Study reveals how antiepileptic drug causes problems during pregnancy

Pregnancy test. Credit: public domain

During pregnancy, use of the antiepileptic drug valproic acid has been associated with worse outcomes—including fetal loss, impaired growth, major congenital malformations, increased risk of developmental problems, and autism—compared with all other antiepileptic drugs. A new Epilepsia study has found that when human placentas are exposed to valproic acid, they express lower levels of transporters for compounds essential for fetal growth and development (such as glucose and folic acid).

The findings suggest that 's effects on the placenta may be involved in the adverse developmental outcomes seen in fetuses exposed to the drug.

"Despite the risk, there are cases in which valproic acid may be the only drug that can control seizures in pregnant women," said senior author Dr. Sara Eyal, of the Hebrew University of Jerusalem, in Israel. "We continue our studies to understand why some fetuses are adversely affected by valproic acid whereas others are not."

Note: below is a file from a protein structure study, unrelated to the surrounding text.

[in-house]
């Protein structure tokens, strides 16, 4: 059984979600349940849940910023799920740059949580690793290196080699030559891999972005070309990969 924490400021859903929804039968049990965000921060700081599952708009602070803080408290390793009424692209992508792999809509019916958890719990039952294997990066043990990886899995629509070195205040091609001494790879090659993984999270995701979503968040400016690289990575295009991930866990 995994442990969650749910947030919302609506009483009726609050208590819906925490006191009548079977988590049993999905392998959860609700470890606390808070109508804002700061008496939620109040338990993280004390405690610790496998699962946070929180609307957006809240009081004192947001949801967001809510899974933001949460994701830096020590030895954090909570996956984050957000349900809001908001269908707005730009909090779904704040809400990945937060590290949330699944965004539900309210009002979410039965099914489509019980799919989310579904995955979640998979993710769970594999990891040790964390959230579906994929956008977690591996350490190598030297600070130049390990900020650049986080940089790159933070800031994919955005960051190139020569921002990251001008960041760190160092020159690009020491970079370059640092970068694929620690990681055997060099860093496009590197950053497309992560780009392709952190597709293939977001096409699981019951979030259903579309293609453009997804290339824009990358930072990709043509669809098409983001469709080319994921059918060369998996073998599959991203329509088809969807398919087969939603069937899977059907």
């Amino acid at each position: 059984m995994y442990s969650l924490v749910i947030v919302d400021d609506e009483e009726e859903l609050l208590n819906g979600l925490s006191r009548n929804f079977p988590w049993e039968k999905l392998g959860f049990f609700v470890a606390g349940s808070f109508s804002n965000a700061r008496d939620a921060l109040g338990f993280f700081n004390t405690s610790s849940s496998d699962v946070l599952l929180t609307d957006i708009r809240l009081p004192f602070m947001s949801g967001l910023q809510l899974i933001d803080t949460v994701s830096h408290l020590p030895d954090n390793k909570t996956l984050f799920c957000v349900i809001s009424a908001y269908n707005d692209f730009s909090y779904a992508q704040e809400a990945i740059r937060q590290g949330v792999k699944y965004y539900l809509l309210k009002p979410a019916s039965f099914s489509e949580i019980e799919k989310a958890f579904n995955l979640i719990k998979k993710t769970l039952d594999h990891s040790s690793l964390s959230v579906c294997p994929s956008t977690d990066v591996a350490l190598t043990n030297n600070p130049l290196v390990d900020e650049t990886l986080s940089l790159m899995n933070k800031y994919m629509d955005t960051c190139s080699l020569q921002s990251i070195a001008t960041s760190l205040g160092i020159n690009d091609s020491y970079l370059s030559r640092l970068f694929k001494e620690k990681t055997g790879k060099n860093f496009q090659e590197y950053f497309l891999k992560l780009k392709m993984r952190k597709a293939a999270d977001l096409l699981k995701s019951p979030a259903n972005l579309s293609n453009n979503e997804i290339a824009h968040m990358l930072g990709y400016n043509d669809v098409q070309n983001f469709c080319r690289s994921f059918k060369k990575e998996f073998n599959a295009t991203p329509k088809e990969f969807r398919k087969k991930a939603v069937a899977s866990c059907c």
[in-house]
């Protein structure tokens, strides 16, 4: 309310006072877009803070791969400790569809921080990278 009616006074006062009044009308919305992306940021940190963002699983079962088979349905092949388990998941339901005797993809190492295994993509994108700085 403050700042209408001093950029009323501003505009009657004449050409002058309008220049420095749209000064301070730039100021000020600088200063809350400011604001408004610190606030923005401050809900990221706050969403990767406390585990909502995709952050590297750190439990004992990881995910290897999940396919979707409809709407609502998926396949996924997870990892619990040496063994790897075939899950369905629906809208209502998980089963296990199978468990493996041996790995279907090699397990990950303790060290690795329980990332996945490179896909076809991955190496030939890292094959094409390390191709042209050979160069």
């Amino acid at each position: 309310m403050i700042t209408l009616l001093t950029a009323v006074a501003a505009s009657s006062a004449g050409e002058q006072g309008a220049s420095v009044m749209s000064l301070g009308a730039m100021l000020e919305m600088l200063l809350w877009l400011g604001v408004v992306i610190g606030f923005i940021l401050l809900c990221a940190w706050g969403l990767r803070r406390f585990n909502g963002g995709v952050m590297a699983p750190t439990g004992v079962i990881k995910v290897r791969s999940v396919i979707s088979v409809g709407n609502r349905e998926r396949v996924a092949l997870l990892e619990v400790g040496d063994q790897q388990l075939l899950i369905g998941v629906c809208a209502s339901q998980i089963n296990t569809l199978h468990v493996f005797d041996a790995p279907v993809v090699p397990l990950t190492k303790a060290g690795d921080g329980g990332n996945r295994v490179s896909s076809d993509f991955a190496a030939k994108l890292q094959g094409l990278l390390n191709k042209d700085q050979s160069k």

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More information: Miriam Rubinchik-Stern et al, Adverse placental effects of valproic acid: Studies in perfused human placentas, Epilepsia (2018). DOI: 10.1111/epi.14078
Journal information: Epilepsia

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Citation: Study reveals how antiepileptic drug causes problems during pregnancy (2018, April 19) retrieved 3 August 2020 from
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